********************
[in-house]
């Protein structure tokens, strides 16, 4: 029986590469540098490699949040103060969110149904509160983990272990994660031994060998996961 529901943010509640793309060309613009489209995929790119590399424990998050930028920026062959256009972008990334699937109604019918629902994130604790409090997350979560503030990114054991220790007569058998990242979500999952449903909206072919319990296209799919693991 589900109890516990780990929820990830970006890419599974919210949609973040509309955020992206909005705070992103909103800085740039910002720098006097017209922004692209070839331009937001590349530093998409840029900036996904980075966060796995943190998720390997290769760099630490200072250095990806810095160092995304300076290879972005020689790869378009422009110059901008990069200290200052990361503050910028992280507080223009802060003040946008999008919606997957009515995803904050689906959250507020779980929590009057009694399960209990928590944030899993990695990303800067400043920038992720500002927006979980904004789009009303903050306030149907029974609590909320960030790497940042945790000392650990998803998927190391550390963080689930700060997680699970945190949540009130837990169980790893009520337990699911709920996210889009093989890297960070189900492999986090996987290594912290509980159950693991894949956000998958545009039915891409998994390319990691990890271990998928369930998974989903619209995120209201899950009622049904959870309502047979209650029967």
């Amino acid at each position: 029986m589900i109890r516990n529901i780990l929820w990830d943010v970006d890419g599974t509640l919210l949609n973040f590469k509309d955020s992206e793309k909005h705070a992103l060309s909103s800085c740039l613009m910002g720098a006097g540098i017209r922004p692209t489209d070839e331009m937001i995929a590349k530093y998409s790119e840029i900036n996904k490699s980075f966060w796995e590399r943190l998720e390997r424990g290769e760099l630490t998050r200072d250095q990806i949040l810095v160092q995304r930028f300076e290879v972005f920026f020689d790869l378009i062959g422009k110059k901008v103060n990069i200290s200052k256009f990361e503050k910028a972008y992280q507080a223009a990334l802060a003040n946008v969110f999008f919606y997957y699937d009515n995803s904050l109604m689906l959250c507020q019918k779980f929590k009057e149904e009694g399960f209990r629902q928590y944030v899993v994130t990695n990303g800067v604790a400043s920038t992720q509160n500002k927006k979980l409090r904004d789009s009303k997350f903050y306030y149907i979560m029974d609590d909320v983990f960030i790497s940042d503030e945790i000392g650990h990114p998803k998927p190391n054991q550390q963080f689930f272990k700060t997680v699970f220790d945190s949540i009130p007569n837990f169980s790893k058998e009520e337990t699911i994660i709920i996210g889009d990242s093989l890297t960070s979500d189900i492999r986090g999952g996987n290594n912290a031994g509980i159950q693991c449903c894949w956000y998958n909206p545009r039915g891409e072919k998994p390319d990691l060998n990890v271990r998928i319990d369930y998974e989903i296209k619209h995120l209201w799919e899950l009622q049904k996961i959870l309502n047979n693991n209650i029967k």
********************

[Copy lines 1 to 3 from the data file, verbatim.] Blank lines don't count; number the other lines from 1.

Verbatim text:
[in-house]
């Protein structure tokens, strides 16, 4: 029986590469540098490699949040103060969110149904509160983990272990994660031994060998996961 529901943010509640793309060309613009489209995929790119590399424990998050930028920026062959256009972008990334699937109604019918629902994130604790409090997350979560503030990114054991220790007569058998990242979500999952449903909206072919319990296209799919693991 589900109890516990780990929820990830970006890419599974919210949609973040509309955020992206909005705070992103909103800085740039910002720098006097017209922004692209070839331009937001590349530093998409840029900036996904980075966060796995943190998720390997290769760099630490200072250095990806810095160092995304300076290879972005020689790869378009422009110059901008990069200290200052990361503050910028992280507080223009802060003040946008999008919606997957009515995803904050689906959250507020779980929590009057009694399960209990928590944030899993990695990303800067400043920038992720500002927006979980904004789009009303903050306030149907029974609590909320960030790497940042945790000392650990998803998927190391550390963080689930700060997680699970945190949540009130837990169980790893009520337990699911709920996210889009093989890297960070189900492999986090996987290594912290509980159950693991894949956000998958545009039915891409998994390319990691990890271990998928369930998974989903619209995120209201899950009622049904959870309502047979209650029967």
């Amino acid at each position: 029986m589900i109890r516990n529901i780990l929820w990830d943010v970006d890419g599974t509640l919210l949609n973040f590469k509309d955020s992206e793309k909005h705070a992103l060309s909103s800085c740039l613009m910002g720098a006097g540098i017209r922004p692209t489209d070839e331009m937001i995929a590349k530093y998409s790119e840029i900036n996904k490699s980075f966060w796995e590399r943190l998720e390997r424990g290769e760099l630490t998050r200072d250095q990806i949040l810095v160092q995304r930028f300076e290879v972005f920026f020689d790869l378009i062959g422009k110059k901008v103060n990069i200290s200052k256009f990361e503050k910028a972008y992280q507080a223009a990334l802060a003040n946008v969110f999008f919606y997957y699937d009515n995803s904050l109604m689906l959250c507020q019918k779980f929590k009057e149904e009694g399960f209990r629902q928590y944030v899993v994130t990695n990303g800067v604790a400043s920038t992720q509160n500002k927006k979980l409090r904004d789009s009303k997350f903050y306030y149907i979560m029974d609590d909320v983990f960030i790497s940042d503030e945790i000392g650990h990114p998803k998927p190391n054991q550390q963080f689930f272990k700060t997680v699970f220790d945190s949540i009130p007569n837990f169980s790893k058998e009520e337990t699911i994660i709920i996210g889009d990242s093989l890297t960070s979500d189900i492999r986090g999952g996987n290594n912290a031994g509980i159950q693991c449903c894949w956000y998958n909206p545009r039915g891409e072919k998994p390319d990691l060998n990890v271990r998928i319990d369930y998974e989903i296209k619209h995120l209201w799919e899950l009622q049904k996961i959870l309502n047979n693991n209650i029967k």